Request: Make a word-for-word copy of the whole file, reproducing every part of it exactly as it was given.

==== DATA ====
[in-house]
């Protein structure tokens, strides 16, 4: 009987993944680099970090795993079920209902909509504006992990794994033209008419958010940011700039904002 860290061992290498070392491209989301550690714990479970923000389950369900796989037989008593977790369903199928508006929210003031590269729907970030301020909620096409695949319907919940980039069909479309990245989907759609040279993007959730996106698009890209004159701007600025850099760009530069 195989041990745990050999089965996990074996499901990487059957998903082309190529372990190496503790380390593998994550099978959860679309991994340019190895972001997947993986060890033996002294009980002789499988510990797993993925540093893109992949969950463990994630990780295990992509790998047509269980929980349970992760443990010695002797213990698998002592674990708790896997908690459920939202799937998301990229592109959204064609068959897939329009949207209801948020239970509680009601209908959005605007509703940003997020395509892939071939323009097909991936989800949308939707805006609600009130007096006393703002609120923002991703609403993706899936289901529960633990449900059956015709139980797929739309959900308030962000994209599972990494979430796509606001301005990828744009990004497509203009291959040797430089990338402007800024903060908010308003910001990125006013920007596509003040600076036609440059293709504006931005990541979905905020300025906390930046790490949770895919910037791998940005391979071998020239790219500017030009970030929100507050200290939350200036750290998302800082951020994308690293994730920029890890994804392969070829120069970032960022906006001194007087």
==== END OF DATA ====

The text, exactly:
[in-house]
């Protein structure tokens, strides 16, 4: 009987993944680099970090795993079920209902909509504006992990794994033209008419958010940011700039904002 860290061992290498070392491209989301550690714990479970923000389950369900796989037989008593977790369903199928508006929210003031590269729907970030301020909620096409695949319907919940980039069909479309990245989907759609040279993007959730996106698009890209004159701007600025850099760009530069 195989041990745990050999089965996990074996499901990487059957998903082309190529372990190496503790380390593998994550099978959860679309991994340019190895972001997947993986060890033996002294009980002789499988510990797993993925540093893109992949969950463990994630990780295990992509790998047509269980929980349970992760443990010695002797213990698998002592674990708790896997908690459920939202799937998301990229592109959204064609068959897939329009949207209801948020239970509680009601209908959005605007509703940003997020395509892939071939323009097909991936989800949308939707805006609600009130007096006393703002609120923002991703609403993706899936289901529960633990449900059956015709139980797929739309959900308030962000994209599972990494979430796509606001301005990828744009990004497509203009291959040797430089990338402007800024903060908010308003910001990125006013920007596509003040600076036609440059293709504006931005990541979905905020300025906390930046790490949770895919910037791998940005391979071998020239790219500017030009970030929100507050200290939350200036750290998302800082951020994308690293994730920029890890994804392969070829120069970032960022906006001194007087």